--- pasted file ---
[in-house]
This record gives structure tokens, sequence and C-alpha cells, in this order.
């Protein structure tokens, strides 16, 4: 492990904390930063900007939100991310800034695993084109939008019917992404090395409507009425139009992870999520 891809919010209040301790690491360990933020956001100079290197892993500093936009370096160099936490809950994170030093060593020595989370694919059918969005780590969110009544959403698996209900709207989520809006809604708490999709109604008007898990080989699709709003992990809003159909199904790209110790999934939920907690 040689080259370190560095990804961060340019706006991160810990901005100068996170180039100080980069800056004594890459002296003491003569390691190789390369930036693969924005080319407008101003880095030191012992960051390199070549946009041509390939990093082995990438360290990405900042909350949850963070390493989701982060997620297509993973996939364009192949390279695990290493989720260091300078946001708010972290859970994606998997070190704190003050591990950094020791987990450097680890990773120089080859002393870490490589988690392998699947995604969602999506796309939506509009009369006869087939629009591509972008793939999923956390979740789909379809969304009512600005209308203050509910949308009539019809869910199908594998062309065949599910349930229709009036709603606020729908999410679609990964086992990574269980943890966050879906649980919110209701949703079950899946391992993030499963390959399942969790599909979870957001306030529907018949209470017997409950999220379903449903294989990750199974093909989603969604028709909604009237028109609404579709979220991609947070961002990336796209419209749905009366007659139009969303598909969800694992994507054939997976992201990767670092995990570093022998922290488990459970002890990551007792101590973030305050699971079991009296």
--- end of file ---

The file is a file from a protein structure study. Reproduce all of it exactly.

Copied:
[in-house]
This record gives structure tokens, sequence and C-alpha cells, in this order.
């Protein structure tokens, strides 16, 4: 492990904390930063900007939100991310800034695993084109939008019917992404090395409507009425139009992870999520 891809919010209040301790690491360990933020956001100079290197892993500093936009370096160099936490809950994170030093060593020595989370694919059918969005780590969110009544959403698996209900709207989520809006809604708490999709109604008007898990080989699709709003992990809003159909199904790209110790999934939920907690 040689080259370190560095990804961060340019706006991160810990901005100068996170180039100080980069800056004594890459002296003491003569390691190789390369930036693969924005080319407008101003880095030191012992960051390199070549946009041509390939990093082995990438360290990405900042909350949850963070390493989701982060997620297509993973996939364009192949390279695990290493989720260091300078946001708010972290859970994606998997070190704190003050591990950094020791987990450097680890990773120089080859002393870490490589988690392998699947995604969602999506796309939506509009009369006869087939629009591509972008793939999923956390979740789909379809969304009512600005209308203050509910949308009539019809869910199908594998062309065949599910349930229709009036709603606020729908999410679609990964086992990574269980943890966050879906649980919110209701949703079950899946391992993030499963390959399942969790599909979870957001306030529907018949209470017997409950999220379903449903294989990750199974093909989603969604028709909604009237028109609404579709979220991609947070961002990336796209419209749905009366007659139009969303598909969800694992994507054939997976992201990767670092995990570093022998922290488990459970002890990551007792101590973030305050699971079991009296």